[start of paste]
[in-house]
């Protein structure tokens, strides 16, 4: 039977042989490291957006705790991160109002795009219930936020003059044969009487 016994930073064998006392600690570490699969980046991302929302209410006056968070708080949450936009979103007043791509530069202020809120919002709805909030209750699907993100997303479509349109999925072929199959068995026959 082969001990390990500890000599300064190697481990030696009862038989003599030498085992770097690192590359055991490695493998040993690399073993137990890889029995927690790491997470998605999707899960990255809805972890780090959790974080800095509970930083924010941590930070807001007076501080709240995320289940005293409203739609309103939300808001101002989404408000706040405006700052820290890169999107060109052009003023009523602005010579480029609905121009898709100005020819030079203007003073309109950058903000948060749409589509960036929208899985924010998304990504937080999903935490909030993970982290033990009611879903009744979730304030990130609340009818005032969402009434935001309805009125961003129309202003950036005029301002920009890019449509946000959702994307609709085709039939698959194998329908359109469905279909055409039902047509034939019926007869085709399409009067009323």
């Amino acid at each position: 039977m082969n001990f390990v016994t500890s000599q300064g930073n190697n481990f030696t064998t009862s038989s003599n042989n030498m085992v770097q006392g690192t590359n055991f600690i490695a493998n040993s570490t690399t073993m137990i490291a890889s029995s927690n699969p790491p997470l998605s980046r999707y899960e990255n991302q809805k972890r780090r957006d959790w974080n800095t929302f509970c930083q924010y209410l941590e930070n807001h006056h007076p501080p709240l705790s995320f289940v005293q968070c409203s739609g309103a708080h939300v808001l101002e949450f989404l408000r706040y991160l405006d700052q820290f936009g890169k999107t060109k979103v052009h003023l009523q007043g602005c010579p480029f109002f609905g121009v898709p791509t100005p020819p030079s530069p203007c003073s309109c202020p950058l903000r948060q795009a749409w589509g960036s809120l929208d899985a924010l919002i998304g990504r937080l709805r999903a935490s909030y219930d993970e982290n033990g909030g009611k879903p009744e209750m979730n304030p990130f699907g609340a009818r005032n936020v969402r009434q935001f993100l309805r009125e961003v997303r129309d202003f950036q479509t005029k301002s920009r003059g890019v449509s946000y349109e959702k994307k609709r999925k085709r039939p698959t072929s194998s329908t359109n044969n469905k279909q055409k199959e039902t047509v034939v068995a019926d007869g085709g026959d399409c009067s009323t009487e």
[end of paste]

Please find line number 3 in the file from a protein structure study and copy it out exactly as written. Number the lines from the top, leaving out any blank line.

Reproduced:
């Amino acid at each position: 039977m082969n001990f390990v016994t500890s000599q300064g930073n190697n481990f030696t064998t009862s038989s003599n042989n030498m085992v770097q006392g690192t590359n055991f600690i490695a493998n040993s570490t690399t073993m137990i490291a890889s029995s927690n699969p790491p997470l998605s980046r999707y899960e990255n991302q809805k972890r780090r957006d959790w974080n800095t929302f509970c930083q924010y209410l941590e930070n807001h006056h007076p501080p709240l705790s995320f289940v005293q968070c409203s739609g309103a708080h939300v808001l101002e949450f989404l408000r706040y991160l405006d700052q820290f936009g890169k999107t060109k979103v052009h003023l009523q007043g602005c010579p480029f109002f609905g121009v898709p791509t100005p020819p030079s530069p203007c003073s309109c202020p950058l903000r948060q795009a749409w589509g960036s809120l929208d899985a924010l919002i998304g990504r937080l709805r999903a935490s909030y219930d993970e982290n033990g909030g009611k879903p009744e209750m979730n304030p990130f699907g609340a009818r005032n936020v969402r009434q935001f993100l309805r009125e961003v997303r129309d202003f950036q479509t005029k301002s920009r003059g890019v449509s946000y349109e959702k994307k609709r999925k085709r039939p698959t072929s194998s329908t359109n044969n469905k279909q055409k199959e039902t047509v034939v068995a019926d007869g085709g026959d399409c009067s009323t009487e």